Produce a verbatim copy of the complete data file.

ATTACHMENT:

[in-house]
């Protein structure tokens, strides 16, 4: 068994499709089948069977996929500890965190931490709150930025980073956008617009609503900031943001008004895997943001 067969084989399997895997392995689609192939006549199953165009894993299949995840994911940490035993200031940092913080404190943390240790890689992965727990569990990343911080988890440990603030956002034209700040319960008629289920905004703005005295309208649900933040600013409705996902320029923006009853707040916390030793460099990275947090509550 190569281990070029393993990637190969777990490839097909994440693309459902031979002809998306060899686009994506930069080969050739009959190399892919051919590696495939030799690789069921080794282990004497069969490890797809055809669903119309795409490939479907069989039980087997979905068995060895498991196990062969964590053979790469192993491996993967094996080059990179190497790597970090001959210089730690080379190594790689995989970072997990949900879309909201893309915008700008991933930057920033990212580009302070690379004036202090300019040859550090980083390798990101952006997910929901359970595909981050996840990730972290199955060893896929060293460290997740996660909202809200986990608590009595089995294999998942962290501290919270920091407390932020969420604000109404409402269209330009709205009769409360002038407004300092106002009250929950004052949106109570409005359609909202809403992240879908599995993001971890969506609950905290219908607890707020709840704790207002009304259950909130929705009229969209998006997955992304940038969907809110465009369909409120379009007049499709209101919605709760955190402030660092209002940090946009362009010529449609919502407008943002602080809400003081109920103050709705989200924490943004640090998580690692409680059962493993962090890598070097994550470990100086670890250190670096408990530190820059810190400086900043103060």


[in-house]
């Protein structure tokens, strides 16, 4: 068994499709089948069977996929500890965190931490709150930025980073956008617009609503900031943001008004895997943001 067969084989399997895997392995689609192939006549199953165009894993299949995840994911940490035993200031940092913080404190943390240790890689992965727990569990990343911080988890440990603030956002034209700040319960008629289920905004703005005295309208649900933040600013409705996902320029923006009853707040916390030793460099990275947090509550 190569281990070029393993990637190969777990490839097909994440693309459902031979002809998306060899686009994506930069080969050739009959190399892919051919590696495939030799690789069921080794282990004497069969490890797809055809669903119309795409490939479907069989039980087997979905068995060895498991196990062969964590053979790469192993491996993967094996080059990179190497790597970090001959210089730690080379190594790689995989970072997990949900879309909201893309915008700008991933930057920033990212580009302070690379004036202090300019040859550090980083390798990101952006997910929901359970595909981050996840990730972290199955060893896929060293460290997740996660909202809200986990608590009595089995294999998942962290501290919270920091407390932020969420604000109404409402269209330009709205009769409360002038407004300092106002009250929950004052949106109570409005359609909202809403992240879908599995993001971890969506609950905290219908607890707020709840704790207002009304259950909130929705009229969209998006997955992304940038969907809110465009369909409120379009007049499709209101919605709760955190402030660092209002940090946009362009010529449609919502407008943002602080809400003081109920103050709705989200924490943004640090998580690692409680059962493993962090890598070097994550470990100086670890250190670096408990530190820059810190400086900043103060």